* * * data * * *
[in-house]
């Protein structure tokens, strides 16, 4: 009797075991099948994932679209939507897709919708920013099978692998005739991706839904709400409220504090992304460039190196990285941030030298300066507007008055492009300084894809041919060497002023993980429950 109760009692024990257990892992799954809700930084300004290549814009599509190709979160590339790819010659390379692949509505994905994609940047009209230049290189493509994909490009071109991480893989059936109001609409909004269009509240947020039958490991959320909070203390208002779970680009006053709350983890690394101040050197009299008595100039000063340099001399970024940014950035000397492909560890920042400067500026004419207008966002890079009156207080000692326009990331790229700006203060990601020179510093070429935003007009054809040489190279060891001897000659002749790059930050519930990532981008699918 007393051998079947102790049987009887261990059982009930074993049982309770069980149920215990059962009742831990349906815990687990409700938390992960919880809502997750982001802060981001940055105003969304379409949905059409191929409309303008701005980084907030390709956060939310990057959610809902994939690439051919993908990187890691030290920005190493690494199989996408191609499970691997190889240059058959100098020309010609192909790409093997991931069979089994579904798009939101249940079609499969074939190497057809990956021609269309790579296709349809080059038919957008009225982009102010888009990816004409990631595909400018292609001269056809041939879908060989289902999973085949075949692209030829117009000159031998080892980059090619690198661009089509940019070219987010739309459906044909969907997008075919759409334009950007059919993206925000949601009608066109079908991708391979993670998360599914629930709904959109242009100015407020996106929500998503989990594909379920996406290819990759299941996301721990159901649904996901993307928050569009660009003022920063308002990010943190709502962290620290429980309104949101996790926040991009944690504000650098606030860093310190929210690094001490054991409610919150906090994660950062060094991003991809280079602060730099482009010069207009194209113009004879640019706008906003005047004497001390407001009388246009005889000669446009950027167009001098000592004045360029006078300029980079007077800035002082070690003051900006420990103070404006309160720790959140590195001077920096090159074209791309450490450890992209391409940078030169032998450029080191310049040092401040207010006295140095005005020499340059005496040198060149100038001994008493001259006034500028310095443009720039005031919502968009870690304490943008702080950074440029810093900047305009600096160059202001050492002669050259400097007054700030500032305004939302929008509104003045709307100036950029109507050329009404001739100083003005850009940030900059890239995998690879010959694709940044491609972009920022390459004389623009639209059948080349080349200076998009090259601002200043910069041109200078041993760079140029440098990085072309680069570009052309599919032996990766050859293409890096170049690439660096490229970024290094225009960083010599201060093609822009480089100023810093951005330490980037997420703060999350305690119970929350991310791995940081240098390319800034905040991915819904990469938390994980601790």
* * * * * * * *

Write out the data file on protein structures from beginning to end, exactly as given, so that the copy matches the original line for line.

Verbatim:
[in-house]
């Protein structure tokens, strides 16, 4: 009797075991099948994932679209939507897709919708920013099978692998005739991706839904709400409220504090992304460039190196990285941030030298300066507007008055492009300084894809041919060497002023993980429950 109760009692024990257990892992799954809700930084300004290549814009599509190709979160590339790819010659390379692949509505994905994609940047009209230049290189493509994909490009071109991480893989059936109001609409909004269009509240947020039958490991959320909070203390208002779970680009006053709350983890690394101040050197009299008595100039000063340099001399970024940014950035000397492909560890920042400067500026004419207008966002890079009156207080000692326009990331790229700006203060990601020179510093070429935003007009054809040489190279060891001897000659002749790059930050519930990532981008699918 007393051998079947102790049987009887261990059982009930074993049982309770069980149920215990059962009742831990349906815990687990409700938390992960919880809502997750982001802060981001940055105003969304379409949905059409191929409309303008701005980084907030390709956060939310990057959610809902994939690439051919993908990187890691030290920005190493690494199989996408191609499970691997190889240059058959100098020309010609192909790409093997991931069979089994579904798009939101249940079609499969074939190497057809990956021609269309790579296709349809080059038919957008009225982009102010888009990816004409990631595909400018292609001269056809041939879908060989289902999973085949075949692209030829117009000159031998080892980059090619690198661009089509940019070219987010739309459906044909969907997008075919759409334009950007059919993206925000949601009608066109079908991708391979993670998360599914629930709904959109242009100015407020996106929500998503989990594909379920996406290819990759299941996301721990159901649904996901993307928050569009660009003022920063308002990010943190709502962290620290429980309104949101996790926040991009944690504000650098606030860093310190929210690094001490054991409610919150906090994660950062060094991003991809280079602060730099482009010069207009194209113009004879640019706008906003005047004497001390407001009388246009005889000669446009950027167009001098000592004045360029006078300029980079007077800035002082070690003051900006420990103070404006309160720790959140590195001077920096090159074209791309450490450890992209391409940078030169032998450029080191310049040092401040207010006295140095005005020499340059005496040198060149100038001994008493001259006034500028310095443009720039005031919502968009870690304490943008702080950074440029810093900047305009600096160059202001050492002669050259400097007054700030500032305004939302929008509104003045709307100036950029109507050329009404001739100083003005850009940030900059890239995998690879010959694709940044491609972009920022390459004389623009639209059948080349080349200076998009090259601002200043910069041109200078041993760079140029440098990085072309680069570009052309599919032996990766050859293409890096170049690439660096490229970024290094225009960083010599201060093609822009480089100023810093951005330490980037997420703060999350305690119970929350991310791995940081240098390319800034905040991915819904990469938390994980601790």